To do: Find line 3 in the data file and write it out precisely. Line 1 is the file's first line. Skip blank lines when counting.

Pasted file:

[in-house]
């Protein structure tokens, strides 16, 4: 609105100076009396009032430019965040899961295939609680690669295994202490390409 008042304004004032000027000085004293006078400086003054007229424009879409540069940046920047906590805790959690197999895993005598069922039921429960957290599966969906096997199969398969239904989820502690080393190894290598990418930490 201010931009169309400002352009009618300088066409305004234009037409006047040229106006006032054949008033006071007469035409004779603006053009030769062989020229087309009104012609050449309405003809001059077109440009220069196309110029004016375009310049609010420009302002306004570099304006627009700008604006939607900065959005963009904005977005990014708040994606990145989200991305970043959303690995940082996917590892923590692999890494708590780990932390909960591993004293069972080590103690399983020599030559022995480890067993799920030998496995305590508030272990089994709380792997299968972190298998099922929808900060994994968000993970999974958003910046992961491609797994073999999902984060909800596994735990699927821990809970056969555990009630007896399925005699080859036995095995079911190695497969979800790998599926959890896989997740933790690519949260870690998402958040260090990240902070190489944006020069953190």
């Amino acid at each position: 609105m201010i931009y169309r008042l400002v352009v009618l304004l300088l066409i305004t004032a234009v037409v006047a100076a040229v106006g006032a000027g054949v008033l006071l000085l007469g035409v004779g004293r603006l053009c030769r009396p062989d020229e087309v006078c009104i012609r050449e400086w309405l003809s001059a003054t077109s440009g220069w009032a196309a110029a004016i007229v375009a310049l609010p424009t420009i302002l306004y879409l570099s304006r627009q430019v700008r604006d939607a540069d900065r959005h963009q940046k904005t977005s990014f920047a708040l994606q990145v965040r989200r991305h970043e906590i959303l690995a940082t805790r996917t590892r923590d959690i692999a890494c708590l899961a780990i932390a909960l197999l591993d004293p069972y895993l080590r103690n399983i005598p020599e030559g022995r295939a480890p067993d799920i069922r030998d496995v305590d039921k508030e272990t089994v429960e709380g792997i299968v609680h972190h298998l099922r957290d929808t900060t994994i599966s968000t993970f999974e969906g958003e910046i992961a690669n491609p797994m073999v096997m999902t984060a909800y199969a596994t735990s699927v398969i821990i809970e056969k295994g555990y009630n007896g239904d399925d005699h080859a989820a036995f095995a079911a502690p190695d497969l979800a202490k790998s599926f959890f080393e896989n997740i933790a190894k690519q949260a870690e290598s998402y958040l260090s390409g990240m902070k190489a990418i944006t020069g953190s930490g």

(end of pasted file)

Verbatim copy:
């Amino acid at each position: 609105m201010i931009y169309r008042l400002v352009v009618l304004l300088l066409i305004t004032a234009v037409v006047a100076a040229v106006g006032a000027g054949v008033l006071l000085l007469g035409v004779g004293r603006l053009c030769r009396p062989d020229e087309v006078c009104i012609r050449e400086w309405l003809s001059a003054t077109s440009g220069w009032a196309a110029a004016i007229v375009a310049l609010p424009t420009i302002l306004y879409l570099s304006r627009q430019v700008r604006d939607a540069d900065r959005h963009q940046k904005t977005s990014f920047a708040l994606q990145v965040r989200r991305h970043e906590i959303l690995a940082t805790r996917t590892r923590d959690i692999a890494c708590l899961a780990i932390a909960l197999l591993d004293p069972y895993l080590r103690n399983i005598p020599e030559g022995r295939a480890p067993d799920i069922r030998d496995v305590d039921k508030e272990t089994v429960e709380g792997i299968v609680h972190h298998l099922r957290d929808t900060t994994i599966s968000t993970f999974e969906g958003e910046i992961a690669n491609p797994m073999v096997m999902t984060a909800y199969a596994t735990s699927v398969i821990i809970e056969k295994g555990y009630n007896g239904d399925d005699h080859a989820a036995f095995a079911a502690p190695d497969l979800a202490k790998s599926f959890f080393e896989n997740i933790a190894k690519q949260a870690e290598s998402y958040l260090s390409g990240m902070k190489a990418i944006t020069g953190s930490g």